Eastern Lowland Gorilla Facts
Five groups that classify all living things
A group of animals within the animal kingdom
A group of animals within a pylum
A group of animals within a class
A group of animals within an order
A group of animals within a family
Comprised of the genus followed by the species
|Gorilla Berengei Graueri|
The animal group that the species belongs to
What kind of foods the animal eats
|Size(H):||1.5m - 1.8m (5ft - 6ft)|
The measurement of how heavy the animal is
|204kg - 227kg (450lbs - 500lbs)|
The fastest recorded speed of the animal
How long the animal lives for
|35 - 50 years|
Whether the animal is solitary or sociable
The likelihood of the animal becoming extinct
The colour of the animal's coat or markings
|Black, Brown, Grey|
The protective layer of the animal
The specific area where the animal lives
|Tropical forest and jungles in mountainous regions|
|Average Litter Size:|
The average number of babies born at once
|Main Prey:||Leaves, Seeds, Herbs|
Other animals that hunt and eat the animal
|Special Features:||Sociable habits and agile hands and feet|
Eastern Lowland Gorilla Location
Map of Africa
Eastern Lowland GorillaThe eastern lowland gorilla is one of two sub-species of eastern gorilla found roaming in the jungles on the African continent (the other being the mountain gorilla). The eastern lowland gorilla is more common than the mountain gorilla and is also one of the largest primates in the world.
The eastern lowland gorilla is found inhabiting the tropical jungles and forests of parts of eastern and central Africa, along with lowland swamps and secondary forests. The eastern lowland gorilla is found in the trees throughout the countries of Rwanda, Uganda and parts of the eastern Congo.
There are considered to be two separate sub-species of eastern gorilla which are the eastern lowland gorilla and the mountain gorilla. Although only slightly different in appearance, the two eastern gorilla species differ in their numbers with the mountain gorilla being rarer in the wild today than the eastern lowland gorilla.
The eastern lowland gorilla is one of the great apes, a group that includes orang-utans, gorillas, humans and chimpanzees. As with the other great apes, the eastern lowland gorilla has a number of features which makes living in the jungle a bit easier, including having opposable thumbs which come in handy when the eastern lowland gorilla is peeling fruit.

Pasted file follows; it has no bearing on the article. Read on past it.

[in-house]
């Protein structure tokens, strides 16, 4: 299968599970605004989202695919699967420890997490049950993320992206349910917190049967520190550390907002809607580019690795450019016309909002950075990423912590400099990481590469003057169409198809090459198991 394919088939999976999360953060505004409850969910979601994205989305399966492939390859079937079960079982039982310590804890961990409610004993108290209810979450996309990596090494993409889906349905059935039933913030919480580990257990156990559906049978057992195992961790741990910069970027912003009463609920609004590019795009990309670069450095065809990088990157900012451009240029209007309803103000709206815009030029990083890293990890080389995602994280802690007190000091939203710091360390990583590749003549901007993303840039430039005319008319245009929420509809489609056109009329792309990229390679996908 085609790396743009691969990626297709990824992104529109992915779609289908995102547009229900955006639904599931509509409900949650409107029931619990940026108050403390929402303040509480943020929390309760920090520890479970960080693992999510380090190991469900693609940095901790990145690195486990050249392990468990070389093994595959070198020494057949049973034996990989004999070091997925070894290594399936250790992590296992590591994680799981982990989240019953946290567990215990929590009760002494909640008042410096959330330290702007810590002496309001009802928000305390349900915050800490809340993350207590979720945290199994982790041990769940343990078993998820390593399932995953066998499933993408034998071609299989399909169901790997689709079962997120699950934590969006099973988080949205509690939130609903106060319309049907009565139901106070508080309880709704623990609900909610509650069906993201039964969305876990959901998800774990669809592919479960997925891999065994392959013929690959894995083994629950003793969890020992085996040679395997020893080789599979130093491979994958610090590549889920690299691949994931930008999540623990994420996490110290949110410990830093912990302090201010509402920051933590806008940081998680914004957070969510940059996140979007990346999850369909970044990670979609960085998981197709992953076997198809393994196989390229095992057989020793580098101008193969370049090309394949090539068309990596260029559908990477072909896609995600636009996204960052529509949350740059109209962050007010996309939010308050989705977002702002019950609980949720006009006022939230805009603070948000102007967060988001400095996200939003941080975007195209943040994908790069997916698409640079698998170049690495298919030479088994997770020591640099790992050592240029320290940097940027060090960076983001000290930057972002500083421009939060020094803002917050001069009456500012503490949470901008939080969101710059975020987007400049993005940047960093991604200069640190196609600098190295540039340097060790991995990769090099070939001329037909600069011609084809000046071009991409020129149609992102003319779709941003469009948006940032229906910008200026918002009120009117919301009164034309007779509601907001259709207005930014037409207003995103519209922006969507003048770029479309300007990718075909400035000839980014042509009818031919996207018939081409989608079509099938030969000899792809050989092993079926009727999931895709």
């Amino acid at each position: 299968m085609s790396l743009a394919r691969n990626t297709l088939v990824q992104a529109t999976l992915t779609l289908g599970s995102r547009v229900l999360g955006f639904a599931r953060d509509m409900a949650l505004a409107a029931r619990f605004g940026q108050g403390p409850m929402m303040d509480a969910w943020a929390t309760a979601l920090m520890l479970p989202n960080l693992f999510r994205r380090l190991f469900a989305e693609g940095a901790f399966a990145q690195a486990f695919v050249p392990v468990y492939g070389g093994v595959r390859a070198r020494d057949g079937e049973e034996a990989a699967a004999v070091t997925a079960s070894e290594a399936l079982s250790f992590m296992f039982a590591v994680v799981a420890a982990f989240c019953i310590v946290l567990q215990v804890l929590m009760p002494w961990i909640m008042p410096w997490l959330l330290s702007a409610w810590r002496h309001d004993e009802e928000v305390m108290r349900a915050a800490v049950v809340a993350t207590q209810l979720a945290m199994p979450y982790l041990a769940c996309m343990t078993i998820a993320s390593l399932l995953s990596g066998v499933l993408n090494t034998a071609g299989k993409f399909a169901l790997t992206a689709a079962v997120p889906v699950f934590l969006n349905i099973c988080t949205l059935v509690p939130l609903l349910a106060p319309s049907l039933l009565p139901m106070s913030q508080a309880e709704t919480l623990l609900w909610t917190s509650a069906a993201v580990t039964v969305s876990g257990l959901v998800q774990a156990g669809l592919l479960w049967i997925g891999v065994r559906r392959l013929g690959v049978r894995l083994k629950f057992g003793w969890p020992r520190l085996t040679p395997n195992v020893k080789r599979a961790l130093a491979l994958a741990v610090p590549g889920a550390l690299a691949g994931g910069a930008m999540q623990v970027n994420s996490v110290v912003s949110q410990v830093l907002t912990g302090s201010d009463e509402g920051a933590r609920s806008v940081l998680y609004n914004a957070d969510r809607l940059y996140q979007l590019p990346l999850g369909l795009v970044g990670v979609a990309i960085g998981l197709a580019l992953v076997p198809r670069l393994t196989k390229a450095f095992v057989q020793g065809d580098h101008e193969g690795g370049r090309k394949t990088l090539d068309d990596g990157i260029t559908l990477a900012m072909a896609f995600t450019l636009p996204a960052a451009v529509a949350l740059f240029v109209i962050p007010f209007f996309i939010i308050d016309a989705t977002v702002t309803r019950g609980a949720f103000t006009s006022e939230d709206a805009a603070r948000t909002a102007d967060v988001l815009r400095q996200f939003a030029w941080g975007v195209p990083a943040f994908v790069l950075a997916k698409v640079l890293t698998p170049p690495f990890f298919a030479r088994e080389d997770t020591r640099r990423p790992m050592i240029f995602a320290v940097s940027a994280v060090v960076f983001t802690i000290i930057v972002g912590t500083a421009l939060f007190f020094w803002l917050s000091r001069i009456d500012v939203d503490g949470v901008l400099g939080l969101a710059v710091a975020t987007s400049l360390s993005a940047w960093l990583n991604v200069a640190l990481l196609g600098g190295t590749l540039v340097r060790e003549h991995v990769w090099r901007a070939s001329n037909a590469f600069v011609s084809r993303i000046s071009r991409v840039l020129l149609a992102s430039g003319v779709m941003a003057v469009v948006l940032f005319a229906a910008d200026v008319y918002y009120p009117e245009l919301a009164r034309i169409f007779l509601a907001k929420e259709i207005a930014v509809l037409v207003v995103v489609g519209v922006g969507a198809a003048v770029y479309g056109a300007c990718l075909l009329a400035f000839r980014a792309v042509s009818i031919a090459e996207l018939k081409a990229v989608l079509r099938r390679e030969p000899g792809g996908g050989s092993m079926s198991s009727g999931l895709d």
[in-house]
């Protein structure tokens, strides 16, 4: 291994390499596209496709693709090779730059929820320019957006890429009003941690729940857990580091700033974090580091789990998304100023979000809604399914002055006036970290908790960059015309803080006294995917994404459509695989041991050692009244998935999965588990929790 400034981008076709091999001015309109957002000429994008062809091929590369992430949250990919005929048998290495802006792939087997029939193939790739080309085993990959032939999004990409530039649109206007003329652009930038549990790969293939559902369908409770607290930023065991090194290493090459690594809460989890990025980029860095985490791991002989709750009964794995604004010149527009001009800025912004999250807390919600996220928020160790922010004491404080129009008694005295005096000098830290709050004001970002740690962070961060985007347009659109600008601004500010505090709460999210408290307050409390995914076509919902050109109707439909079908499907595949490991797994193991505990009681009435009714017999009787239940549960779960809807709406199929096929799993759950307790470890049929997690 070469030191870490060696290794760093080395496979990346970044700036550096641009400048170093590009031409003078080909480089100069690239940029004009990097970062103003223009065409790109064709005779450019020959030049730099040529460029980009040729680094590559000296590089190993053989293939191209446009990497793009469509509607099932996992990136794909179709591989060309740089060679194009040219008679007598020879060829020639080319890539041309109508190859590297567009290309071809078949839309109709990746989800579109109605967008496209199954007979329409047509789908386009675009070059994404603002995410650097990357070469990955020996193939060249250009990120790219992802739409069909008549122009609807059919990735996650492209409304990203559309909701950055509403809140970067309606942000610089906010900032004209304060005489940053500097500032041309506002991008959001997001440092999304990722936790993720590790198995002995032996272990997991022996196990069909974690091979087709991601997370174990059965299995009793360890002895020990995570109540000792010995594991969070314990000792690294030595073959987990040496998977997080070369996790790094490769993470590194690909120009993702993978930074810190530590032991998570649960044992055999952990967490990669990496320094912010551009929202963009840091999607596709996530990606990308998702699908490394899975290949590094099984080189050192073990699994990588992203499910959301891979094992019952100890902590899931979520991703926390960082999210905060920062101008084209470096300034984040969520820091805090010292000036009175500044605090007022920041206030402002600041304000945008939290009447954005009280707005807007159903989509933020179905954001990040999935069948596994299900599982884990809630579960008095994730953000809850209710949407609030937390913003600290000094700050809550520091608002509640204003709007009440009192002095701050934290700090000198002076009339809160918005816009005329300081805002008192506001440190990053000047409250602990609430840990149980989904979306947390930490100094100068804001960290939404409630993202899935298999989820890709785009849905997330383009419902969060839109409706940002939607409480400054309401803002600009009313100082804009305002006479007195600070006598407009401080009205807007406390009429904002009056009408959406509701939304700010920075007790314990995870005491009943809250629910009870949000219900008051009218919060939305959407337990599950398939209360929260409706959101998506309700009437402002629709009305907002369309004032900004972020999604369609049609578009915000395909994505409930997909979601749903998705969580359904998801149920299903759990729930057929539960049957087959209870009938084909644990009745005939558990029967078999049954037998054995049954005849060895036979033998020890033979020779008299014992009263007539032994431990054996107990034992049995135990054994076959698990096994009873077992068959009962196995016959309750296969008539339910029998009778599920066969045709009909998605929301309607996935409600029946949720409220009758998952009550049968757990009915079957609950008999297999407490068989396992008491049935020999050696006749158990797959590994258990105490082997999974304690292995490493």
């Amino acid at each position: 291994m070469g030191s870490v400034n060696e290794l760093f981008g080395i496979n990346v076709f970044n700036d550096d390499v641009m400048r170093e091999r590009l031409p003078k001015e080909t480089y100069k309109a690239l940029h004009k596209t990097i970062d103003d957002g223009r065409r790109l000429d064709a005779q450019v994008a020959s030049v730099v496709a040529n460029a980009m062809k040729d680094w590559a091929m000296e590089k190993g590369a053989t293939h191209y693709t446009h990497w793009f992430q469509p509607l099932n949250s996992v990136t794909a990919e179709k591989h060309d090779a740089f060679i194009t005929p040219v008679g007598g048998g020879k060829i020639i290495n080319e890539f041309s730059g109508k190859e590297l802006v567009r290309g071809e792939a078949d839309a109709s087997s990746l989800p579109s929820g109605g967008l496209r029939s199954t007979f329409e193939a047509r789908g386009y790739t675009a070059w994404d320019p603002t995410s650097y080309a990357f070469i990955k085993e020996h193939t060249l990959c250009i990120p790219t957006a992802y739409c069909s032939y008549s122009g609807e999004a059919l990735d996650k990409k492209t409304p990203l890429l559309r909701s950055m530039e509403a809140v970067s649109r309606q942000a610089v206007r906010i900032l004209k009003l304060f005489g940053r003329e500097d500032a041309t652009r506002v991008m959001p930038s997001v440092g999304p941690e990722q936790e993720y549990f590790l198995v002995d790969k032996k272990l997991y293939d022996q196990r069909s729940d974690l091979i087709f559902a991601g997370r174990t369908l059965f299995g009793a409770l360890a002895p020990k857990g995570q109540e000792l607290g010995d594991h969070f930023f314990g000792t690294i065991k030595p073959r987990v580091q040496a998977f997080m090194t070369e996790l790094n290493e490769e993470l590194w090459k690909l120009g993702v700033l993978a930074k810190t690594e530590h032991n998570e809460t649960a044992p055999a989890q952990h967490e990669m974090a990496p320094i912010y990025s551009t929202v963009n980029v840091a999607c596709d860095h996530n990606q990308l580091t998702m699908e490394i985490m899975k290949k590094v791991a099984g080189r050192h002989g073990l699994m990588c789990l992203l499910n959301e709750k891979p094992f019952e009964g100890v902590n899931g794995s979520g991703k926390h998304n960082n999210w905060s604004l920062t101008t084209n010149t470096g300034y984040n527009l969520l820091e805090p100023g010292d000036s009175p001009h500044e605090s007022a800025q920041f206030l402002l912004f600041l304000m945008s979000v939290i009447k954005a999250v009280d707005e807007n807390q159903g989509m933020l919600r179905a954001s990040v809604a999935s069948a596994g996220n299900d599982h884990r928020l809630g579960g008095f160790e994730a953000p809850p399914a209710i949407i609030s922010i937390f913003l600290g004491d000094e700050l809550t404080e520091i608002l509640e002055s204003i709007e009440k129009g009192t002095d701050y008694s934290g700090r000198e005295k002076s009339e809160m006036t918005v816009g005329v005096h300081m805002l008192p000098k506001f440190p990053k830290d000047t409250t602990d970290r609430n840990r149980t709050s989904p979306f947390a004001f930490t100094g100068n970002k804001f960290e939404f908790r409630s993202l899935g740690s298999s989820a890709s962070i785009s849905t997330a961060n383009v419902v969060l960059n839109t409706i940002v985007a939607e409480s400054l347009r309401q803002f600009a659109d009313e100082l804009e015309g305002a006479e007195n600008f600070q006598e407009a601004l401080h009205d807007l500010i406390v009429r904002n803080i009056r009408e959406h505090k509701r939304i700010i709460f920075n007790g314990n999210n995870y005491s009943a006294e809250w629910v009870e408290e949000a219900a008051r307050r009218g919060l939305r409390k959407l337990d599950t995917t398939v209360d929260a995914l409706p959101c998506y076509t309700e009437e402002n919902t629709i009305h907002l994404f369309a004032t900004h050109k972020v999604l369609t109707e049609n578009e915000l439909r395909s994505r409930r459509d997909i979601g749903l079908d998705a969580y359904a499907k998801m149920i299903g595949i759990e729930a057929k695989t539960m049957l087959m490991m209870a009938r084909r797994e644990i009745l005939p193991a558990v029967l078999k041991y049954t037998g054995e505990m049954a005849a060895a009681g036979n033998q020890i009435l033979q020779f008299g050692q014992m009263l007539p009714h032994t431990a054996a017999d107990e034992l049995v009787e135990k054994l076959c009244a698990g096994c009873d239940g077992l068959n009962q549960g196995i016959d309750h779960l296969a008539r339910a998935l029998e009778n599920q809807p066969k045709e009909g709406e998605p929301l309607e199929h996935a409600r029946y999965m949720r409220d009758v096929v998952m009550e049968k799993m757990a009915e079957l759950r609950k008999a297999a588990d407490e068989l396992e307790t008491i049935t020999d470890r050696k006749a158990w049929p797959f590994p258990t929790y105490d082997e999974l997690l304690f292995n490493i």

The eastern lowland gorilla is an omnivorous animal, but the majority of it's diet is made up of eating fruit which the eastern lowland gorilla is known to travel vast distances through the forests to find. The eastern lowland gorilla also eats leaves, nuts and berries, along with insects and occasionally small animals such as lizards and rodents. The eastern lowland gorilla has also been observed using basic tools in the wild in order to more effectively gather food.
Due to it's large size, the eastern lowland gorilla has few real predators in it's native African forests, with large cats such as leopards and the odd crocodile being the only real natural threat to the eastern lowland gorilla. The biggest threat to the eastern lowland gorilla is habitat loss caused by deforestation and also being hunted by humans. Parts of the eastern lowland gorilla's territory has also been taken over by civil unrest in recent years, which, along with poaching, has had a truly devastating affect on wild populations.
The eastern lowland gorilla tends to live in groups which are led and protected by the alpha male. The alpha male eastern lowland gorilla also mates with the females in his group, producing generally single offspring, known as babies. The eastern lowland gorilla babies remain with their mother until they are a few years old and become independent.
Today, mainly due to habitat loss and illegal poaching, the eastern lowland gorilla is considered to be a species that is in danger of becoming extinct in the wild forever. There are estimated to be around 5,000 eastern lowland gorillas, and an even fewer 700 mountain gorilla individuals left in the wild.
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First Published: 13th July 2010, Last Updated: 9th January 2017 [View Sources]
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